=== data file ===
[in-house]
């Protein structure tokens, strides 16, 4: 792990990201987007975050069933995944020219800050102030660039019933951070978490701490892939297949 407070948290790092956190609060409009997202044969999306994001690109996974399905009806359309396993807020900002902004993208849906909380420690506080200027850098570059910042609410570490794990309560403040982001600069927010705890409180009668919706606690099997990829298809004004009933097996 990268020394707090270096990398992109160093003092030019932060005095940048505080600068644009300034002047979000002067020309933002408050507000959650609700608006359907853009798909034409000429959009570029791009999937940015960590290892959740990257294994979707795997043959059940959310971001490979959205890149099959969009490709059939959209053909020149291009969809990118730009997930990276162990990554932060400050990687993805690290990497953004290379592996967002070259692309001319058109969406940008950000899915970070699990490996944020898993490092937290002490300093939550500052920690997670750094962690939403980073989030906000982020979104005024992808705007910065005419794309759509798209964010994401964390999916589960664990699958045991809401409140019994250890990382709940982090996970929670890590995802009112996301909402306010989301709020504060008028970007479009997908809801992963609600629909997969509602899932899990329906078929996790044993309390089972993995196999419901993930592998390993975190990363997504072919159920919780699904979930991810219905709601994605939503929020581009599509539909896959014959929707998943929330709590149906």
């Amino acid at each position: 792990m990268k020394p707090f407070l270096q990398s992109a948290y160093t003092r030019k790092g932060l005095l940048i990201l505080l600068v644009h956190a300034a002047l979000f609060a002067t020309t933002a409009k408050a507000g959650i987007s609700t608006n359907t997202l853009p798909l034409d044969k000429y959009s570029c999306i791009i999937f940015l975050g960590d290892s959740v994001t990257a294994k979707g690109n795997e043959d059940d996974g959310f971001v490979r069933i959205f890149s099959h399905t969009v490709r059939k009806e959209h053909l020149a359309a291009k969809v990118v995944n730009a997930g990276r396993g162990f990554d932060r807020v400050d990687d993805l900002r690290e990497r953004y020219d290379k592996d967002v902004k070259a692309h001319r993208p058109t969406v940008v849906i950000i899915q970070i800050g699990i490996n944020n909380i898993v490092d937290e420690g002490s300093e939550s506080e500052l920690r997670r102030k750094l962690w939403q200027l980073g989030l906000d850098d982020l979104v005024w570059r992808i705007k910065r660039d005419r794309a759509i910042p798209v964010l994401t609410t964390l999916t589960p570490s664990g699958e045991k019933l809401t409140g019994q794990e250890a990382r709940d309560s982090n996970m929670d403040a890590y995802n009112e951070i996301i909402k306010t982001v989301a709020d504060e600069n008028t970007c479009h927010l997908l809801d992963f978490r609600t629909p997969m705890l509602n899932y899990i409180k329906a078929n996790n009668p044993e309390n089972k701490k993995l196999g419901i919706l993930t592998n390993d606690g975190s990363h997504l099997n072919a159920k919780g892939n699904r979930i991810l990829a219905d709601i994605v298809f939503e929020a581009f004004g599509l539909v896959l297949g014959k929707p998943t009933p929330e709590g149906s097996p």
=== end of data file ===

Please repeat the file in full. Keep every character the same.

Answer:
[in-house]
């Protein structure tokens, strides 16, 4: 792990990201987007975050069933995944020219800050102030660039019933951070978490701490892939297949 407070948290790092956190609060409009997202044969999306994001690109996974399905009806359309396993807020900002902004993208849906909380420690506080200027850098570059910042609410570490794990309560403040982001600069927010705890409180009668919706606690099997990829298809004004009933097996 990268020394707090270096990398992109160093003092030019932060005095940048505080600068644009300034002047979000002067020309933002408050507000959650609700608006359907853009798909034409000429959009570029791009999937940015960590290892959740990257294994979707795997043959059940959310971001490979959205890149099959969009490709059939959209053909020149291009969809990118730009997930990276162990990554932060400050990687993805690290990497953004290379592996967002070259692309001319058109969406940008950000899915970070699990490996944020898993490092937290002490300093939550500052920690997670750094962690939403980073989030906000982020979104005024992808705007910065005419794309759509798209964010994401964390999916589960664990699958045991809401409140019994250890990382709940982090996970929670890590995802009112996301909402306010989301709020504060008028970007479009997908809801992963609600629909997969509602899932899990329906078929996790044993309390089972993995196999419901993930592998390993975190990363997504072919159920919780699904979930991810219905709601994605939503929020581009599509539909896959014959929707998943929330709590149906």
């Amino acid at each position: 792990m990268k020394p707090f407070l270096q990398s992109a948290y160093t003092r030019k790092g932060l005095l940048i990201l505080l600068v644009h956190a300034a002047l979000f609060a002067t020309t933002a409009k408050a507000g959650i987007s609700t608006n359907t997202l853009p798909l034409d044969k000429y959009s570029c999306i791009i999937f940015l975050g960590d290892s959740v994001t990257a294994k979707g690109n795997e043959d059940d996974g959310f971001v490979r069933i959205f890149s099959h399905t969009v490709r059939k009806e959209h053909l020149a359309a291009k969809v990118v995944n730009a997930g990276r396993g162990f990554d932060r807020v400050d990687d993805l900002r690290e990497r953004y020219d290379k592996d967002v902004k070259a692309h001319r993208p058109t969406v940008v849906i950000i899915q970070i800050g699990i490996n944020n909380i898993v490092d937290e420690g002490s300093e939550s506080e500052l920690r997670r102030k750094l962690w939403q200027l980073g989030l906000d850098d982020l979104v005024w570059r992808i705007k910065r660039d005419r794309a759509i910042p798209v964010l994401t609410t964390l999916t589960p570490s664990g699958e045991k019933l809401t409140g019994q794990e250890a990382r709940d309560s982090n996970m929670d403040a890590y995802n009112e951070i996301i909402k306010t982001v989301a709020d504060e600069n008028t970007c479009h927010l997908l809801d992963f978490r609600t629909p997969m705890l509602n899932y899990i409180k329906a078929n996790n009668p044993e309390n089972k701490k993995l196999g419901i919706l993930t592998n390993d606690g975190s990363h997504l099997n072919a159920k919780g892939n699904r979930i991810l990829a219905d709601i994605v298809f939503e929020a581009f004004g599509l539909v896959l297949g014959k929707p998943t009933p929330e709590g149906s097996p």